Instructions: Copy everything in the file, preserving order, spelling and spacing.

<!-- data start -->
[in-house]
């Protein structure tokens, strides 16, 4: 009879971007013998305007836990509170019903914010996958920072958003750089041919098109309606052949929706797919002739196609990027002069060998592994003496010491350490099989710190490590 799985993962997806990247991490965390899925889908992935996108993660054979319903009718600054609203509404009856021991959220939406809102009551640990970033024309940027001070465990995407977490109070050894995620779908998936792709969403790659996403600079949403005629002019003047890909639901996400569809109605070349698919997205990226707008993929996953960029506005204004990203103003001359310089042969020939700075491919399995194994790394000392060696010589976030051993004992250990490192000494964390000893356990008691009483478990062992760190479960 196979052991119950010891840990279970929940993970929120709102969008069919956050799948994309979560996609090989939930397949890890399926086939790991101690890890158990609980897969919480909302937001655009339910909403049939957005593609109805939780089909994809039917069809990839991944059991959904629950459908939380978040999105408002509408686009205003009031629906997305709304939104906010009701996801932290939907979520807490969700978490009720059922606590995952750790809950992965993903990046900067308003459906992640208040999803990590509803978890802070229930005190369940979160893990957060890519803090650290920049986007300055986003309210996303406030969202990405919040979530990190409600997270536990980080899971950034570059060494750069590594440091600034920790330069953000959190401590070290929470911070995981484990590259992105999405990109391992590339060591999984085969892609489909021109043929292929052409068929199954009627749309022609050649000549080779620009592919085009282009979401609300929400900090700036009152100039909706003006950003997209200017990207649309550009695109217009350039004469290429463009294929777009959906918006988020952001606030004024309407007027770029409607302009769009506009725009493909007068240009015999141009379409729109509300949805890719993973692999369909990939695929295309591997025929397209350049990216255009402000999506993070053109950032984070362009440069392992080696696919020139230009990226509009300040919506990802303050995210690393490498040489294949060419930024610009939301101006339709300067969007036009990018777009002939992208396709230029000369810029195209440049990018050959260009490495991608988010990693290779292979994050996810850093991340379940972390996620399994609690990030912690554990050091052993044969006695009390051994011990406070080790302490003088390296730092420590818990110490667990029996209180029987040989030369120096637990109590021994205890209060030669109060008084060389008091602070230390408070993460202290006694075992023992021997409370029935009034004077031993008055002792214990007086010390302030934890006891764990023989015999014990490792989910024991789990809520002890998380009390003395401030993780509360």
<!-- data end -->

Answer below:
[in-house]
């Protein structure tokens, strides 16, 4: 009879971007013998305007836990509170019903914010996958920072958003750089041919098109309606052949929706797919002739196609990027002069060998592994003496010491350490099989710190490590 799985993962997806990247991490965390899925889908992935996108993660054979319903009718600054609203509404009856021991959220939406809102009551640990970033024309940027001070465990995407977490109070050894995620779908998936792709969403790659996403600079949403005629002019003047890909639901996400569809109605070349698919997205990226707008993929996953960029506005204004990203103003001359310089042969020939700075491919399995194994790394000392060696010589976030051993004992250990490192000494964390000893356990008691009483478990062992760190479960 196979052991119950010891840990279970929940993970929120709102969008069919956050799948994309979560996609090989939930397949890890399926086939790991101690890890158990609980897969919480909302937001655009339910909403049939957005593609109805939780089909994809039917069809990839991944059991959904629950459908939380978040999105408002509408686009205003009031629906997305709304939104906010009701996801932290939907979520807490969700978490009720059922606590995952750790809950992965993903990046900067308003459906992640208040999803990590509803978890802070229930005190369940979160893990957060890519803090650290920049986007300055986003309210996303406030969202990405919040979530990190409600997270536990980080899971950034570059060494750069590594440091600034920790330069953000959190401590070290929470911070995981484990590259992105999405990109391992590339060591999984085969892609489909021109043929292929052409068929199954009627749309022609050649000549080779620009592919085009282009979401609300929400900090700036009152100039909706003006950003997209200017990207649309550009695109217009350039004469290429463009294929777009959906918006988020952001606030004024309407007027770029409607302009769009506009725009493909007068240009015999141009379409729109509300949805890719993973692999369909990939695929295309591997025929397209350049990216255009402000999506993070053109950032984070362009440069392992080696696919020139230009990226509009300040919506990802303050995210690393490498040489294949060419930024610009939301101006339709300067969007036009990018777009002939992208396709230029000369810029195209440049990018050959260009490495991608988010990693290779292979994050996810850093991340379940972390996620399994609690990030912690554990050091052993044969006695009390051994011990406070080790302490003088390296730092420590818990110490667990029996209180029987040989030369120096637990109590021994205890209060030669109060008084060389008091602070230390408070993460202290006694075992023992021997409370029935009034004077031993008055002792214990007086010390302030934890006891764990023989015999014990490792989910024991789990809520002890998380009390003395401030993780509360």